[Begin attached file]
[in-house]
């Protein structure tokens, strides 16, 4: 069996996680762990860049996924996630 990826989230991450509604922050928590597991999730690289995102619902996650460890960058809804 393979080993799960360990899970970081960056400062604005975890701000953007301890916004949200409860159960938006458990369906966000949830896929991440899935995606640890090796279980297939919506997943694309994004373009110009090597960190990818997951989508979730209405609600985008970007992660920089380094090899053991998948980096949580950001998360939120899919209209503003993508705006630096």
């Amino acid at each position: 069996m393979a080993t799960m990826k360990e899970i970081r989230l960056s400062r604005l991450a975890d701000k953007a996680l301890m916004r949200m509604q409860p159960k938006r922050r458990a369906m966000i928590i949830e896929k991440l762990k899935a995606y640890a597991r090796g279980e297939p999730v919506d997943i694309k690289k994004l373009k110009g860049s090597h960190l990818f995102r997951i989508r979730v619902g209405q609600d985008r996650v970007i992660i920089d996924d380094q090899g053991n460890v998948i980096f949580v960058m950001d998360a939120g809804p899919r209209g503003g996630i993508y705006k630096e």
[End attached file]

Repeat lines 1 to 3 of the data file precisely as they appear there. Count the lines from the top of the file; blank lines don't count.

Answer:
[in-house]
């Protein structure tokens, strides 16, 4: 069996996680762990860049996924996630 990826989230991450509604922050928590597991999730690289995102619902996650460890960058809804 393979080993799960360990899970970081960056400062604005975890701000953007301890916004949200409860159960938006458990369906966000949830896929991440899935995606640890090796279980297939919506997943694309994004373009110009090597960190990818997951989508979730209405609600985008970007992660920089380094090899053991998948980096949580950001998360939120899919209209503003993508705006630096």
């Amino acid at each position: 069996m393979a080993t799960m990826k360990e899970i970081r989230l960056s400062r604005l991450a975890d701000k953007a996680l301890m916004r949200m509604q409860p159960k938006r922050r458990a369906m966000i928590i949830e896929k991440l762990k899935a995606y640890a597991r090796g279980e297939p999730v919506d997943i694309k690289k994004l373009k110009g860049s090597h960190l990818f995102r997951i989508r979730v619902g209405q609600d985008r996650v970007i992660i920089d996924d380094q090899g053991n460890v998948i980096f949580v960058m950001d998360a939120g809804p899919r209209g503003g996630i993508y705006k630096e």